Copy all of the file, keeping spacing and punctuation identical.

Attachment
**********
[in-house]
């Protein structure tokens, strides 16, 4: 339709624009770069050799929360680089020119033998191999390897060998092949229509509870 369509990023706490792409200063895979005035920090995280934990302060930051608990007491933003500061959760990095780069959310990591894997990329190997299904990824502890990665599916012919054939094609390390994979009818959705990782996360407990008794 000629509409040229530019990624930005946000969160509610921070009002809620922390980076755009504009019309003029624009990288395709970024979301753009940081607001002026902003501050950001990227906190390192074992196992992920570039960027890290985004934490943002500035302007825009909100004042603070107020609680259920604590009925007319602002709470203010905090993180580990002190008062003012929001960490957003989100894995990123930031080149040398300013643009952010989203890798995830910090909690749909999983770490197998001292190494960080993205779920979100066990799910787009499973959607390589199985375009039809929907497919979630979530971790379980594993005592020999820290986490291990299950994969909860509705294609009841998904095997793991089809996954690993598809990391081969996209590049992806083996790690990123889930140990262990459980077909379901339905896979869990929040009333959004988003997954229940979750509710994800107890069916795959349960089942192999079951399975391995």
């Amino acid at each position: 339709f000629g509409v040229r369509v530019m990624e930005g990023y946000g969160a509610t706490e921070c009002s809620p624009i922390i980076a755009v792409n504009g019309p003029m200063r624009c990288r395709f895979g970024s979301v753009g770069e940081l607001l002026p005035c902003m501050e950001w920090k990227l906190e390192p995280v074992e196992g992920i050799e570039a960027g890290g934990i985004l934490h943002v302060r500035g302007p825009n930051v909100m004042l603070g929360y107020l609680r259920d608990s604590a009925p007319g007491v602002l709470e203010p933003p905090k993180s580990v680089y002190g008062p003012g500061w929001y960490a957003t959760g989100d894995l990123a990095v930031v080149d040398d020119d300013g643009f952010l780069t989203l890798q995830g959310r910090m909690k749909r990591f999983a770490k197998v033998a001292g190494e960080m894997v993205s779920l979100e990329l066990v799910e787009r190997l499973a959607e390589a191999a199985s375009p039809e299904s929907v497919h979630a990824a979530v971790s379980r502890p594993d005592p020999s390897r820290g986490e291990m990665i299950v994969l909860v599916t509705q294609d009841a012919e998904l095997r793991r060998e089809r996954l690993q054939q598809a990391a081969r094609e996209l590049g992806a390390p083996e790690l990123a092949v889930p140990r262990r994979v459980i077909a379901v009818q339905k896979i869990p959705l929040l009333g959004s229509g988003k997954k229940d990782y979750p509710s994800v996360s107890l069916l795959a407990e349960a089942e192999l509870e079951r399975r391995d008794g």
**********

[in-house]
């Protein structure tokens, strides 16, 4: 339709624009770069050799929360680089020119033998191999390897060998092949229509509870 369509990023706490792409200063895979005035920090995280934990302060930051608990007491933003500061959760990095780069959310990591894997990329190997299904990824502890990665599916012919054939094609390390994979009818959705990782996360407990008794 000629509409040229530019990624930005946000969160509610921070009002809620922390980076755009504009019309003029624009990288395709970024979301753009940081607001002026902003501050950001990227906190390192074992196992992920570039960027890290985004934490943002500035302007825009909100004042603070107020609680259920604590009925007319602002709470203010905090993180580990002190008062003012929001960490957003989100894995990123930031080149040398300013643009952010989203890798995830910090909690749909999983770490197998001292190494960080993205779920979100066990799910787009499973959607390589199985375009039809929907497919979630979530971790379980594993005592020999820290986490291990299950994969909860509705294609009841998904095997793991089809996954690993598809990391081969996209590049992806083996790690990123889930140990262990459980077909379901339905896979869990929040009333959004988003997954229940979750509710994800107890069916795959349960089942192999079951399975391995």
């Amino acid at each position: 339709f000629g509409v040229r369509v530019m990624e930005g990023y946000g969160a509610t706490e921070c009002s809620p624009i922390i980076a755009v792409n504009g019309p003029m200063r624009c990288r395709f895979g970024s979301v753009g770069e940081l607001l002026p005035c902003m501050e950001w920090k990227l906190e390192p995280v074992e196992g992920i050799e570039a960027g890290g934990i985004l934490h943002v302060r500035g302007p825009n930051v909100m004042l603070g929360y107020l609680r259920d608990s604590a009925p007319g007491v602002l709470e203010p933003p905090k993180s580990v680089y002190g008062p003012g500061w929001y960490a957003t959760g989100d894995l990123a990095v930031v080149d040398d020119d300013g643009f952010l780069t989203l890798q995830g959310r910090m909690k749909r990591f999983a770490k197998v033998a001292g190494e960080m894997v993205s779920l979100e990329l066990v799910e787009r190997l499973a959607e390589a191999a199985s375009p039809e299904s929907v497919h979630a990824a979530v971790s379980r502890p594993d005592p020999s390897r820290g986490e291990m990665i299950v994969l909860v599916t509705q294609d009841a012919e998904l095997r793991r060998e089809r996954l690993q054939q598809a990391a081969r094609e996209l590049g992806a390390p083996e790690l990123a092949v889930p140990r262990r994979v459980i077909a379901v009818q339905k896979i869990p959705l929040l009333g959004s229509g988003k997954k229940d990782y979750p509710s994800v996360s107890l069916l795959a407990e349960a089942e192999l509870e079951r399975r391995d008794g």